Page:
In contrast, Newell testified that he had discussed the terms of the loan with Buttitta prior to June 4, and that a charge of 15 to 20 percentage points had been mentioned. Ultimately, Buttitta wanted 15 points in addition to the 11% interest rate. The amounts designated as loan charges and miscellaneous payouts were part of the 15 points discussed. The sum of $10,000, or 10 points, designated as miscellaneous personal payouts, was included in the principal sum on the note so that this amount would be included in the interest calculation over the 25-year period. Newell did this to protect against fluctuating interest rates and to "sweeten the pot" in order to induce Buttitta to make the loan. Newell stated that he did not know then that percentage points are treated as interest in interest rate computations.

The trial court found that plaintiff had demonstrated by clear and convincing evidence that defendants received exactly what they sought, that is, 11% interest plus 15 percentage points carried over the 25-year period of the note, plus $5,000 in cash as loan charges. Accordingly, the court entered judgment for plaintiff and awarded damages pursuant to section 6 of the Interest Act.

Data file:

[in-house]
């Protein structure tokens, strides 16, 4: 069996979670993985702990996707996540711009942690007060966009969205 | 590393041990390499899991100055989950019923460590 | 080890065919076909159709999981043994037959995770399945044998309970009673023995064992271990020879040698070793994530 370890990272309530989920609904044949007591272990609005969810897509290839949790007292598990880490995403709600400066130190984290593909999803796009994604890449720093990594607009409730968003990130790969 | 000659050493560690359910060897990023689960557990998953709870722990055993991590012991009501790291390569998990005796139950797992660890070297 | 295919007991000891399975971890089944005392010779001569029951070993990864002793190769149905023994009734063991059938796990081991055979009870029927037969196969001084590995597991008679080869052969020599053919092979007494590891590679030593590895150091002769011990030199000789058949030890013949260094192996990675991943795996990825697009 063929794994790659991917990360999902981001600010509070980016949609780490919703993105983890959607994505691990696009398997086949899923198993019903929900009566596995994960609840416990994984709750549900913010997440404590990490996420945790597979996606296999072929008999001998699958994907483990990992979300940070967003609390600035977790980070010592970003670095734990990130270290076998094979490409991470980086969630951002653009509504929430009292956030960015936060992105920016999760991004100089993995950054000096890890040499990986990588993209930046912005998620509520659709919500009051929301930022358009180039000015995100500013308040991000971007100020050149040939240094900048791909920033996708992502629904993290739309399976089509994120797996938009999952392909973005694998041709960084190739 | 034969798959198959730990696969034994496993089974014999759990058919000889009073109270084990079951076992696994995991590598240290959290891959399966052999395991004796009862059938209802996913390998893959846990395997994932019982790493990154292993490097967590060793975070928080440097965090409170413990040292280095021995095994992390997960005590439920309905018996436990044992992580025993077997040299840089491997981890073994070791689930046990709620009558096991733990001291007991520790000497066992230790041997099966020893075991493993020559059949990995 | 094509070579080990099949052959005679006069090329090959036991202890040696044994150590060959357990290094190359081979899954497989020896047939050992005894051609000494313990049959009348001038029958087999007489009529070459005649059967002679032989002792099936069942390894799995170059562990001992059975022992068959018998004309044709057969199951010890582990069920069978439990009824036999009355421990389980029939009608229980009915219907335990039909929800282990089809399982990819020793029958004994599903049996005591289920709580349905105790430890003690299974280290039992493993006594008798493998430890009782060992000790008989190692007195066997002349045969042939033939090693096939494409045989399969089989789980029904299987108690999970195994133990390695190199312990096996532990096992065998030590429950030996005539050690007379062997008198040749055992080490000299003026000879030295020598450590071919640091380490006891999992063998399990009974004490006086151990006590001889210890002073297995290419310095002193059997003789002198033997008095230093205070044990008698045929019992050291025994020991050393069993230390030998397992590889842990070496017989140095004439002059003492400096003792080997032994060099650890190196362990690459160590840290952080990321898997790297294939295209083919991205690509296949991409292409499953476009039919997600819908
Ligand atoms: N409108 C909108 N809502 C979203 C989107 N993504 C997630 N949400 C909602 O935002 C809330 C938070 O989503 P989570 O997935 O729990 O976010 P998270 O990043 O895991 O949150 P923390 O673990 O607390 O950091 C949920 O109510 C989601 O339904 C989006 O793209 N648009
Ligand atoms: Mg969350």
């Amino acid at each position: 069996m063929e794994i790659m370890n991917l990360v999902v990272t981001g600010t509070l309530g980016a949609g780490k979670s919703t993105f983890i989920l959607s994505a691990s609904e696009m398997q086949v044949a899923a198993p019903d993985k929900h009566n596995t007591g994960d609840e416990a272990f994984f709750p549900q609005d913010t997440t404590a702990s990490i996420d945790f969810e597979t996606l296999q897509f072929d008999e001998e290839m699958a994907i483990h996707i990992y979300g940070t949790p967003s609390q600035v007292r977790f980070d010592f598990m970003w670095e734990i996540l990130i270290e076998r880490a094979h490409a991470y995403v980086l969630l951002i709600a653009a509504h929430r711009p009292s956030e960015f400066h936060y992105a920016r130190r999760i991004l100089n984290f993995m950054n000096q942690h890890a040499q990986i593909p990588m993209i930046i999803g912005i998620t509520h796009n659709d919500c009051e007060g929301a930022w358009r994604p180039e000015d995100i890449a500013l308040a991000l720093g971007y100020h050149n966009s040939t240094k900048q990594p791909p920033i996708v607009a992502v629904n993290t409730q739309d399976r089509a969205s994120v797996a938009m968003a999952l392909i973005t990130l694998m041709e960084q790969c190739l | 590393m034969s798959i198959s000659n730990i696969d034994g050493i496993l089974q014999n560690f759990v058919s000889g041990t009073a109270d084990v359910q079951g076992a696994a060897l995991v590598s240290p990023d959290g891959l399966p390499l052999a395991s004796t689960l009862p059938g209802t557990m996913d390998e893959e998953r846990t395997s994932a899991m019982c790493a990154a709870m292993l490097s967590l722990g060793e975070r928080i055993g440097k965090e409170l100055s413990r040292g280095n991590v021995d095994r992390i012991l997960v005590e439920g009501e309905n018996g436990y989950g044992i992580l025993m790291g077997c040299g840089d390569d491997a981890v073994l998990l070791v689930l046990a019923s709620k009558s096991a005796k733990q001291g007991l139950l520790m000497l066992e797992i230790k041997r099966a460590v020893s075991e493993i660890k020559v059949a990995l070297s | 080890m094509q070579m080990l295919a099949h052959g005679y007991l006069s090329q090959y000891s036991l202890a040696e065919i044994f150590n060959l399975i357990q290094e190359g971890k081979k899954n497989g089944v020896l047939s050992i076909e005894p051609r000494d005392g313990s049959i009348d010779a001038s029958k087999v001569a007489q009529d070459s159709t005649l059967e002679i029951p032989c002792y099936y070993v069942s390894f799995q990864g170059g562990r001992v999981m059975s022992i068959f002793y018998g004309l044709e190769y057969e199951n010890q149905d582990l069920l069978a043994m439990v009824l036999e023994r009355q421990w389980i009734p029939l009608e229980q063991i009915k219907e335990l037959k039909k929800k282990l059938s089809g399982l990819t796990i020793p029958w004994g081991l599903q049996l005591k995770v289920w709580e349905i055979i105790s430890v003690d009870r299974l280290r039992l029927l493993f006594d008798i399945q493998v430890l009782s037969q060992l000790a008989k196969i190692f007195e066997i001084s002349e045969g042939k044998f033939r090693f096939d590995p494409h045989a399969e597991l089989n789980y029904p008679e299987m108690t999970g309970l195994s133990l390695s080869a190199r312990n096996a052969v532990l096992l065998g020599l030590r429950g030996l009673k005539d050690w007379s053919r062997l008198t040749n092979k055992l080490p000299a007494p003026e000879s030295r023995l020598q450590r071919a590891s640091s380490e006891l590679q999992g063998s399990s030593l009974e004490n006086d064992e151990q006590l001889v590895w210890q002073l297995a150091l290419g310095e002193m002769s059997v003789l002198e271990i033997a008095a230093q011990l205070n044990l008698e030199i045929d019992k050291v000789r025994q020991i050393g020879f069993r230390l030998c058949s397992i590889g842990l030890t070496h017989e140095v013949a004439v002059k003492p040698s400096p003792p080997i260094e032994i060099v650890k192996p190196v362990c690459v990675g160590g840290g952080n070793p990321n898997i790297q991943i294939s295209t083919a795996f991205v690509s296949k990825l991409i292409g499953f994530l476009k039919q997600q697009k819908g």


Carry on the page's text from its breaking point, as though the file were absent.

On appeal, defendants contend that section 6, the usury penalty provision, is inapplicable to the present loan transaction, that the trial court improperly construed section 6 to determine the amount of damages, and that section 6 is unconstitutional.

We first address defendants' contention that the present loan transaction is exempt from the penalty provisions of section 6. Pursuant to section 6, an obligor is entitled to recover statutory damages "[i]f any person or corporation knowingly contracts for or receives, directly or indirectly, by any device, subterfuge or other means, unlawful interest, discount or charges for or in connection with any loan of money * * *." It further provides, however, that "[a] bona fide error in connection with the loan shall not be a violation under this section if the lender corrects the error within reasonable time." Ill. Rev. Stat. 1979, ch. 74, par. 6.